Lecey Looks Around
Written by KWUStudentMedia on October 4, 2018
The Summer of 2006 was a hot one. I don’t know if you were in Salina that year, but the heat wave that hit topped out at 114 degrees, and this town felt every degree. The streets were steaming by eight thirty in the morning, and animals with even a patch of black in their hides sought cover shortly after, around ten. My two-year-old son and I were staying with my sister for a little, and I was working at Subway about a mile from her house. Having no car at the time, I walked that unshaded mile and back every day for a month and a half. I didn’t mind because it gave me time to think. The heat, however, had taken its toll on me and it became obvious I couldn’t keep walking in it. My manager was kind enough to offer me a ride home; that’s where my problem began.
A little background information, as a dark-skinned, mixed race, American, I have been faced with the stupid side of racism more than the vicious side. I can remember being nine and having an elderly woman ask my mother, who is white, where she got those beautiful African children. Eyeing us like she was inquiring after a particularly adorable purse she was hoping to buy. I’ve had grown men ask me what it’s like to be black like I have any concept of being anything else. Hair touching. I’m just saying. Hair touching.
When my white, male, manager offered me a ride in his air-conditioned car in a heat wave, I was grateful. He turned to me at the first red light and uttered the dreaded words, “Can I ask you a weird question?” I was prepared. ‘Oh gosh, what’s it going to be?’ I thought to myself. “Sure,” I said and braced. “Do black people feel the heat more than white people?” Now, exactly how do I answer this question? There are so many options. Do I respond with a rousing, “How the hell should I know?” Should I verbally gut him with the history of medical experimentation on African Americans and explain in deep and excruciating detail the results thereof? Or… should I jeopardize my job and livelihood, chuck it all, and cuss him out for ignorance and offensiveness?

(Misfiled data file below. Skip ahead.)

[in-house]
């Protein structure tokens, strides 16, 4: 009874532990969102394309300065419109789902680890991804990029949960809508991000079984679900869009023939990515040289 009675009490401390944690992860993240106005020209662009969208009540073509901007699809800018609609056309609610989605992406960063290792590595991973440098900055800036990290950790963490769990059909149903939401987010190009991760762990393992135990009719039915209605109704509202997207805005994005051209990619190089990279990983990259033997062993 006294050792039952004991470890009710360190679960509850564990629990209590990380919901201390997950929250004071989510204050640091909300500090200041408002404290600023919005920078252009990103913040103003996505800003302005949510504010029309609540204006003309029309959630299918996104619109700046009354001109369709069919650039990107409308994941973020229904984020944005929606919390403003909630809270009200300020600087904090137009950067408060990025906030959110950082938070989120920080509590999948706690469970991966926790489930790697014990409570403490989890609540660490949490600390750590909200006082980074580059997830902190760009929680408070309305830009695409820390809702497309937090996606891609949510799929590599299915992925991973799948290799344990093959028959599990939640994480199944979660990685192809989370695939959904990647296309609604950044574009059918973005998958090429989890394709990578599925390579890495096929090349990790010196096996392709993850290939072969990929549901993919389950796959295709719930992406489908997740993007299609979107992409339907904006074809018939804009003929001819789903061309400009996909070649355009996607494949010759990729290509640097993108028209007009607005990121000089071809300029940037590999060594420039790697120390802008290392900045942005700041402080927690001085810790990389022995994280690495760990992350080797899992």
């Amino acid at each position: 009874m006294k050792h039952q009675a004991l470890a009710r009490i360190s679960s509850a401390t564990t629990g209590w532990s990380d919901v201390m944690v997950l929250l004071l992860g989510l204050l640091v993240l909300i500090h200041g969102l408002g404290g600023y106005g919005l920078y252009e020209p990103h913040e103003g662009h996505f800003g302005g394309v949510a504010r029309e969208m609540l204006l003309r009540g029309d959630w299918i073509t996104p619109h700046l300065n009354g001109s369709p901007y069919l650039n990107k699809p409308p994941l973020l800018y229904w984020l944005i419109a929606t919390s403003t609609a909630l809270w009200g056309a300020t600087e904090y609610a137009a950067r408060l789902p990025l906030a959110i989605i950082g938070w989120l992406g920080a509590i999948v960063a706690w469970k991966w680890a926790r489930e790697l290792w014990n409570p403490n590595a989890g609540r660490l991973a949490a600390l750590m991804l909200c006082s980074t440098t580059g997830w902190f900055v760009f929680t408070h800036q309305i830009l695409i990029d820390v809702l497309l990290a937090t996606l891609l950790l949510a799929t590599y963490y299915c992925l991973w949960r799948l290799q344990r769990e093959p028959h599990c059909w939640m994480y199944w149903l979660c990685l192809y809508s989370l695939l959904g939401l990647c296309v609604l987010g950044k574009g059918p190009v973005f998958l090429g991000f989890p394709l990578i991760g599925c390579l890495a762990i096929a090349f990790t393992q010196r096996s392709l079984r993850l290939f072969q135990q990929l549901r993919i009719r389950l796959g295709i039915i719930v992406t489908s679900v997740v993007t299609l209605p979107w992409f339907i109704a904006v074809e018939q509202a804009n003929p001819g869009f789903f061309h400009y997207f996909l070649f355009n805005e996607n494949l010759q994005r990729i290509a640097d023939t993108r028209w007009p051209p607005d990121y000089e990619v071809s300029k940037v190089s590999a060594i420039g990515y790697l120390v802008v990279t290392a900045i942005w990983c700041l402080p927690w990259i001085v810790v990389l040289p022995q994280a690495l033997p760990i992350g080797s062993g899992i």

At that exact moment, the air conditioner kicked on. That cool sweet air ruffled my hair from my forehead. I breathed and reflected. This poor man had no idea what he was asking. No idea how dehumanizing or demeaning his question was. How could he possibly know the many stupidities and ignorances behind what he was asking me? He was in no way conditioned to take anything like that into consideration. So, I took a deep breath, forgave, and responded, “You know, I’m really not sure.”
Three weeks later, I started driving school so I could get my own license.